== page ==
The pluses, minuses, and pluses of A123's battery business

Battery maker A123, founded in 2001, once had high hopes of profiting from the use of its lithium ion batteries in hybrid and all-electric vehicles such as the Chevy Volt, as this account from EE-Evaluation Engineering's then editorial director Paul Milo back in July 2008 shows.

But those hopes didn't pan out—at least not smoothly. Daniel Gross in Slate has an interesting piece tracing the company's rise—including becoming eligible for a $249 million government grant in 2009 followed by a well received IPO—through its bankruptcy in 2012 and revival under new ownership by Chinese manufacturer Wanxiang in 2013.

Gross notes, “Toyota and Nissan preferred to use other suppliers for the batteries that would power the Prius and Leaf, respectively.” He quotes Sam Jaffe, an analyst at Navigant Research, as saying, “In the automotive space [A123] had a lot of trouble getting a client.”

But A123 had also been pursuing grid-storage operations. Writes Gross, “At facilities in Westborough, MA, and Chesterfield, MO, A123 started stuffing loads of lithium ion batteries inside shipping containers and pitching them to utilities.” In response to government mandates for grid battery installations, the business gained traction, and in May 2013 Wanxiang created a separate business unit named A123 Energy Solutions with headquarters in Massachusetts.

In yet another twist, in March A123 announced it would divest the grid-storage business, as well as telecom and IT data storage businesses, selling them to NEC, which intends to incorporate them into its Smart Energy Business Unit. Facilities Westborough, MA, and Chesterfield, MO, are included in the deal, the company said, adding that it will retain all of its cell manufacturing locations globally, including those in Michigan and China, and become a cell supplier to NEC.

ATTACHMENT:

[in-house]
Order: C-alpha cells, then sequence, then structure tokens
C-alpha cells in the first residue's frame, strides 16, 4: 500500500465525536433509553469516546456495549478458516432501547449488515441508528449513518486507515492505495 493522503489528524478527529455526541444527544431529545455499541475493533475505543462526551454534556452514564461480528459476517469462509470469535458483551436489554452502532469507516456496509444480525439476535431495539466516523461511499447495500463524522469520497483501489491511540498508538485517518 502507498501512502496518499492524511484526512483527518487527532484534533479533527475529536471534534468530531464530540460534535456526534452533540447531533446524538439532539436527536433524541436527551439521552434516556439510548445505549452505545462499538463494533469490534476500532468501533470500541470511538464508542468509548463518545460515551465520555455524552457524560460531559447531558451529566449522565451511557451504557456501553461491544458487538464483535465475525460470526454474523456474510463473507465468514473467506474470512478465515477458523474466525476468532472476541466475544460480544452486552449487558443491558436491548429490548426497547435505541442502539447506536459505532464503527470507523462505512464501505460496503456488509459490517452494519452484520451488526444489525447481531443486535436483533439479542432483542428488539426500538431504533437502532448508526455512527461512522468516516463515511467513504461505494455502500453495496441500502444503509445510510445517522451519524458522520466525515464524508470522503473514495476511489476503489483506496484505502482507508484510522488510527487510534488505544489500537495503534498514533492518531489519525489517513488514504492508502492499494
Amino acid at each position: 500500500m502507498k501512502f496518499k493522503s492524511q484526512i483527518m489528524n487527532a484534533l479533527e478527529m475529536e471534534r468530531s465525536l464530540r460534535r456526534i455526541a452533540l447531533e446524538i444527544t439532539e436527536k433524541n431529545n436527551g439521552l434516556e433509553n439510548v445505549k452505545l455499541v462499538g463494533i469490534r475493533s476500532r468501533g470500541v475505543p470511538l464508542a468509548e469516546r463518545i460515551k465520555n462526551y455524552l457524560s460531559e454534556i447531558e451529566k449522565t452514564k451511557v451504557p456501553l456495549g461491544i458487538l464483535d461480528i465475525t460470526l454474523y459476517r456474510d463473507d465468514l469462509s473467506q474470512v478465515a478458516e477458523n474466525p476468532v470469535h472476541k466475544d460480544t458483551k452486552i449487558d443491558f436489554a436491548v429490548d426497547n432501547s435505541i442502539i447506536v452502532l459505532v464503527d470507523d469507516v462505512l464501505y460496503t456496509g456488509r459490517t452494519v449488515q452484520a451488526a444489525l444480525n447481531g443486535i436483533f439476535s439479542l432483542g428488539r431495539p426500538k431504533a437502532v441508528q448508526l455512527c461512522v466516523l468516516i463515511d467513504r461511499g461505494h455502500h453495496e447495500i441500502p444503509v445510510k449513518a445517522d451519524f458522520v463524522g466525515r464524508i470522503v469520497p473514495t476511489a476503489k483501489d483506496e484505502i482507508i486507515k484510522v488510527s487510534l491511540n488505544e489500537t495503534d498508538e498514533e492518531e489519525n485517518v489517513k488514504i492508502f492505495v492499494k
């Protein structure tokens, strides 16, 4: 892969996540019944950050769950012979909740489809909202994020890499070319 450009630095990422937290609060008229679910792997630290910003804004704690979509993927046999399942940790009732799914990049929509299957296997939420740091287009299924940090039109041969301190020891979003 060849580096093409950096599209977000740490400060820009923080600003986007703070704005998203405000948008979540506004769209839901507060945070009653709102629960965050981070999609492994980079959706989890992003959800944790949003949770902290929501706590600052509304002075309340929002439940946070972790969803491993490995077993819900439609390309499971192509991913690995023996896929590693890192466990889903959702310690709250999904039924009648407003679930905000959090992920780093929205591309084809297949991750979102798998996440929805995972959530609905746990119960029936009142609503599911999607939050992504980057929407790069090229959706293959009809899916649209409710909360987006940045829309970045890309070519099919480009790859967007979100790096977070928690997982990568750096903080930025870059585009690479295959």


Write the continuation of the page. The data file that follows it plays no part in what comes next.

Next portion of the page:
Why this divestiture? The company intends to refocus on transportation—in particular, selling 12-V batteries for microhybrid vehicles. “Our move to sharpen focus on current and future customers in the global transportation market demonstrates strategic clarity in our business,” said Jason Forcier, CEO of A123 Systems, in March. “Our customers and partners around the world will benefit from the organization focusing its R&D strength and system engineering capabilities on clear priorities. We look forward to continued growth as a provider of leading-edge energy storage technology to the world’s vehicle manufacturers as they continue to develop the most economical forms of electrification.”

As Gross writes in Slate, “Electric cars may not be taking off, but the electrification of cars certainly is. In order to meet the stringent new mileage standards, car makers are deploying batteries in new ways—in hybrid-lite systems, and to enable fuel-saving technology that turns engines off when they idle.”

Gross concludes, “The American taxpayers and shareholders will never get all their money back from their ill-fated investment into A123. But that doesn’t make it a loser.”

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